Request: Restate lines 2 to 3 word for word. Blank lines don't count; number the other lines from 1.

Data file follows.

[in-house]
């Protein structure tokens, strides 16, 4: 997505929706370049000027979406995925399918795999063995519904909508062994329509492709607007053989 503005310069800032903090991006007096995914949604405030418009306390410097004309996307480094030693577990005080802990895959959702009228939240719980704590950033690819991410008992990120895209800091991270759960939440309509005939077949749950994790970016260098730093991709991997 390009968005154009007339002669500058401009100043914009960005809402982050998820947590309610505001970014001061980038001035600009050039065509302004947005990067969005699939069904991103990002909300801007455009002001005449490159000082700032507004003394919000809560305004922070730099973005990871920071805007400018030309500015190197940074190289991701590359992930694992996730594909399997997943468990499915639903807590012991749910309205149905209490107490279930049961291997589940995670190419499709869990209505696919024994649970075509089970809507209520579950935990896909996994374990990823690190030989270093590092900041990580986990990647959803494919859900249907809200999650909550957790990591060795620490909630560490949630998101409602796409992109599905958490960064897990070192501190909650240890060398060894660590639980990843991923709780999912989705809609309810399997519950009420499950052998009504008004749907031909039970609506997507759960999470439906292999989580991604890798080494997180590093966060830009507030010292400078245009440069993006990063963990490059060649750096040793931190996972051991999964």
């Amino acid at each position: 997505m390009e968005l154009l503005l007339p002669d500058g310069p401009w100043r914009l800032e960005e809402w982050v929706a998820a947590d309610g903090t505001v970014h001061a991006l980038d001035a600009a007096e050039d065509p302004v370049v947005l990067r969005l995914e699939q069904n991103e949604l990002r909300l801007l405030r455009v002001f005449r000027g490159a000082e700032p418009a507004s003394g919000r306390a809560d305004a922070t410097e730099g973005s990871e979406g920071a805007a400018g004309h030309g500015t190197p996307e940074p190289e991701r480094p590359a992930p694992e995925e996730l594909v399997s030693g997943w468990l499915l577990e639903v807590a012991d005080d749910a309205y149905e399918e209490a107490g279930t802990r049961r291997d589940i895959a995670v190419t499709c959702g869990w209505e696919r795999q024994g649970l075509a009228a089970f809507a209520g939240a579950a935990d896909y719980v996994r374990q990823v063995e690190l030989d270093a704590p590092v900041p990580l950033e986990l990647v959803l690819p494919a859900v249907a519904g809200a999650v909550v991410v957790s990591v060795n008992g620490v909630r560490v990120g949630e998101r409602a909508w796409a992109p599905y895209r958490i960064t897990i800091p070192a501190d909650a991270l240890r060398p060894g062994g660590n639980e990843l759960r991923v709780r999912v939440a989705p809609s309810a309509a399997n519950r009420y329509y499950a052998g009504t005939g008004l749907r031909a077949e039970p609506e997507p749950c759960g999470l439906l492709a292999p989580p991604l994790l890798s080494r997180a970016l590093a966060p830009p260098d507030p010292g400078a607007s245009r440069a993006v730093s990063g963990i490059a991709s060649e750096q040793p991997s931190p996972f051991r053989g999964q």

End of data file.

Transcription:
């Protein structure tokens, strides 16, 4: 997505929706370049000027979406995925399918795999063995519904909508062994329509492709607007053989 503005310069800032903090991006007096995914949604405030418009306390410097004309996307480094030693577990005080802990895959959702009228939240719980704590950033690819991410008992990120895209800091991270759960939440309509005939077949749950994790970016260098730093991709991997 390009968005154009007339002669500058401009100043914009960005809402982050998820947590309610505001970014001061980038001035600009050039065509302004947005990067969005699939069904991103990002909300801007455009002001005449490159000082700032507004003394919000809560305004922070730099973005990871920071805007400018030309500015190197940074190289991701590359992930694992996730594909399997997943468990499915639903807590012991749910309205149905209490107490279930049961291997589940995670190419499709869990209505696919024994649970075509089970809507209520579950935990896909996994374990990823690190030989270093590092900041990580986990990647959803494919859900249907809200999650909550957790990591060795620490909630560490949630998101409602796409992109599905958490960064897990070192501190909650240890060398060894660590639980990843991923709780999912989705809609309810399997519950009420499950052998009504008004749907031909039970609506997507759960999470439906292999989580991604890798080494997180590093966060830009507030010292400078245009440069993006990063963990490059060649750096040793931190996972051991999964």
């Amino acid at each position: 997505m390009e968005l154009l503005l007339p002669d500058g310069p401009w100043r914009l800032e960005e809402w982050v929706a998820a947590d309610g903090t505001v970014h001061a991006l980038d001035a600009a007096e050039d065509p302004v370049v947005l990067r969005l995914e699939q069904n991103e949604l990002r909300l801007l405030r455009v002001f005449r000027g490159a000082e700032p418009a507004s003394g919000r306390a809560d305004a922070t410097e730099g973005s990871e979406g920071a805007a400018g004309h030309g500015t190197p996307e940074p190289e991701r480094p590359a992930p694992e995925e996730l594909v399997s030693g997943w468990l499915l577990e639903v807590a012991d005080d749910a309205y149905e399918e209490a107490g279930t802990r049961r291997d589940i895959a995670v190419t499709c959702g869990w209505e696919r795999q024994g649970l075509a009228a089970f809507a209520g939240a579950a935990d896909y719980v996994r374990q990823v063995e690190l030989d270093a704590p590092v900041p990580l950033e986990l990647v959803l690819p494919a859900v249907a519904g809200a999650v909550v991410v957790s990591v060795n008992g620490v909630r560490v990120g949630e998101r409602a909508w796409a992109p599905y895209r958490i960064t897990i800091p070192a501190d909650a991270l240890r060398p060894g062994g660590n639980e990843l759960r991923v709780r999912v939440a989705p809609s309810a309509a399997n519950r009420y329509y499950a052998g009504t005939g008004l749907r031909a077949e039970p609506e997507p749950c759960g999470l439906l492709a292999p989580p991604l994790l890798s080494r997180a970016l590093a966060p830009p260098d507030p010292g400078a607007s245009r440069a993006v730093s990063g963990i490059a991709s060649e750096q040793p991997s931190p996972f051991r053989g999964q």